LISTEN: Travel gadgets for your next trip


“Essential Oil Diffuser”? Shudder.
All that oil coating my eyes, nasal passages, the insides for my lungs? No thanks.

Not to mention the walls, the furniture, the cat…

The scent-organ was playing a delightfully refreshing Herbal Capriccio -
rippling arpeggios of thyme and lavender, of rosemary, basil, myrtle,
tarragon; a series of daring modulations through the spice keys into
ambergris; and a slow return through sandalwood, camphor, cedar, and
new-mown hay (with occasional subtle touches of discord - a whiff of
kidney pudding, the faintest suspicion of pig’s dung) back to the simple aromatics with which the piece began. The final blast of thyme died
away; there was a round of applause

When we start selecting products to please the overlords of security theater, we’ve officially given up. How about we start buying luggage with denial-of-service as a design feature?

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Yea! Gadgets is back!

I’m also not quite sure how this is classified as a travel gadget by someone who travels “super light”. (Although my room at a mining camp in Ghana this week could have perhaps used a little fragrance).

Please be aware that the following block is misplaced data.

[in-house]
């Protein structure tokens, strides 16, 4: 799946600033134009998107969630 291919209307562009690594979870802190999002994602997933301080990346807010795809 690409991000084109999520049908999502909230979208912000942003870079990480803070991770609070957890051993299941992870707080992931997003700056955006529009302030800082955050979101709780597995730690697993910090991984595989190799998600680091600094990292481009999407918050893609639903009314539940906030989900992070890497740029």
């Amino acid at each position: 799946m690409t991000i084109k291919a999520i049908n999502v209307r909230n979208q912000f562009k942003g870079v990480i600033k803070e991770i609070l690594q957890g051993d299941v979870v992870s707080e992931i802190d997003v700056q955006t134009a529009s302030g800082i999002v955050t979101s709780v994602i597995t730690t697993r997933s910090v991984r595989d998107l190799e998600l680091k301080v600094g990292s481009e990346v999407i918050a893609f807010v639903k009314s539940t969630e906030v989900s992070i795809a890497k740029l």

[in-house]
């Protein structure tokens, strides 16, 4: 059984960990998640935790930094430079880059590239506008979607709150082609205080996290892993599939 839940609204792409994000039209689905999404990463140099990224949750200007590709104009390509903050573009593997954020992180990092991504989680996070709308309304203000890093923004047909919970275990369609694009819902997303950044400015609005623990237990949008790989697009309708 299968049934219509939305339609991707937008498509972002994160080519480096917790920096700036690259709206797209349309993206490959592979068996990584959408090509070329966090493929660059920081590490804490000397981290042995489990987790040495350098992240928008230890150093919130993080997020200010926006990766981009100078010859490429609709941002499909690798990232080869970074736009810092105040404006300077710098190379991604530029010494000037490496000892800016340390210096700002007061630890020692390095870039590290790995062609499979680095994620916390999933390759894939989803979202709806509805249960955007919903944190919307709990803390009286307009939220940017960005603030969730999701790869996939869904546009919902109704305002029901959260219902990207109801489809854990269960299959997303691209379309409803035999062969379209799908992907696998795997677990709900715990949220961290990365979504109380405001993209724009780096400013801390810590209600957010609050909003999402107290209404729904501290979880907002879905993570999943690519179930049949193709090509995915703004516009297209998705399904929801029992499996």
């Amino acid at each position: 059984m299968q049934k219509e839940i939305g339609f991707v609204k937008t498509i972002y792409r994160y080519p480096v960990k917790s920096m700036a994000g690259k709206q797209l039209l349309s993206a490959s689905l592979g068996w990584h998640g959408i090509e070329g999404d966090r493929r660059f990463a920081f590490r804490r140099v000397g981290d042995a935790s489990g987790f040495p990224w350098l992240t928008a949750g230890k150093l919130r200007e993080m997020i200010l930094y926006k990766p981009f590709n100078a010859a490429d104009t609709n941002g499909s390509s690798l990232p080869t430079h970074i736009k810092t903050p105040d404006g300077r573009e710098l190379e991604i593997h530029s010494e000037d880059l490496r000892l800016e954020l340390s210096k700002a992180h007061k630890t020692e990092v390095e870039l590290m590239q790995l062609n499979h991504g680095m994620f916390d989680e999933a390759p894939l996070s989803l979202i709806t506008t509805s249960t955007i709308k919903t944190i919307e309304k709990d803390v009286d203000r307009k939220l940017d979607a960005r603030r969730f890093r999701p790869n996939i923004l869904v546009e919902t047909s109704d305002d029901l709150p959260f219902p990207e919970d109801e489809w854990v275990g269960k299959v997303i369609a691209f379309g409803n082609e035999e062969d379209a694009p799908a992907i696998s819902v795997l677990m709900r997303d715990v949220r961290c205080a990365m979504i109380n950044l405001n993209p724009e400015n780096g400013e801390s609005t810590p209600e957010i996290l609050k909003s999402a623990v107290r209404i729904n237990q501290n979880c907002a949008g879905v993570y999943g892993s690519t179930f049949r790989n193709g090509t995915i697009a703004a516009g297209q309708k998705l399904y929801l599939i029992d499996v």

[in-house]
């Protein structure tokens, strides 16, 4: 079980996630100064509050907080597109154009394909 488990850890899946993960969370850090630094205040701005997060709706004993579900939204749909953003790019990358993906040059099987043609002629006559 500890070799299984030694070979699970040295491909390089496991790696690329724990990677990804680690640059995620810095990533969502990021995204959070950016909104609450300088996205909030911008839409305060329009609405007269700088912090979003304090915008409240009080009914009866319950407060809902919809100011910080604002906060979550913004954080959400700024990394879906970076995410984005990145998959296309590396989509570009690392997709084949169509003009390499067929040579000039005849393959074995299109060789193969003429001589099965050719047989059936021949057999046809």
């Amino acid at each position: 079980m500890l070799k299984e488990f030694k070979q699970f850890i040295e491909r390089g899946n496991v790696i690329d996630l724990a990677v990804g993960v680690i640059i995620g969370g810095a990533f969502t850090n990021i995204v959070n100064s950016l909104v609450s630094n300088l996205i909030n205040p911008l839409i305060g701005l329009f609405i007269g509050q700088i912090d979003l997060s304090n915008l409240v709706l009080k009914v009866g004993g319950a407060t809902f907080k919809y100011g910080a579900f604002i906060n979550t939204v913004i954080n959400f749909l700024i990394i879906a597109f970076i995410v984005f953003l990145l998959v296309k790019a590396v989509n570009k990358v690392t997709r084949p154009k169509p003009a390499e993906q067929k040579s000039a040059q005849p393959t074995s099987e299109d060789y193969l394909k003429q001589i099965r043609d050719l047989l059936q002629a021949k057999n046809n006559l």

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I keep a booklet of Papier d’Arménie in my travel toiletry kit, just for that contingency.

Would you rather have something easy for them to look through or have them cut it open to have a look inside or worse take your bag off the plane then you so you can open it?

You’re presenting a false dichotomy. I’d rather they present some reasonable explanation for wanting to view the contents of my luggage before accessing it (see Bill of Rights: Fourth Amendment). The fact that so many folks are NOT making the TSA go through the proper steps for justifying a search (and, yes, making everyone wait for it to happen) is part of the reason that security theater is still accepted. If people stood up for their rights, and the TSA actually had to JUSTIFY making everyone wait we could get some bureaucrats fired and institute evidence-based security.

Unfortunately, we’ve had security theater for so long that very few people remember that there was terrorism and hijacking before 2001. We didn’t have any more tragedies than we do now but that didn’t keep people from being able to just show up at an airport, buy a ticket at the last minute without showing ID, and be in the air in less than an hour. Oh, and nobody cared how big our shampoo bottles were or if we had a pair of nail clippers.

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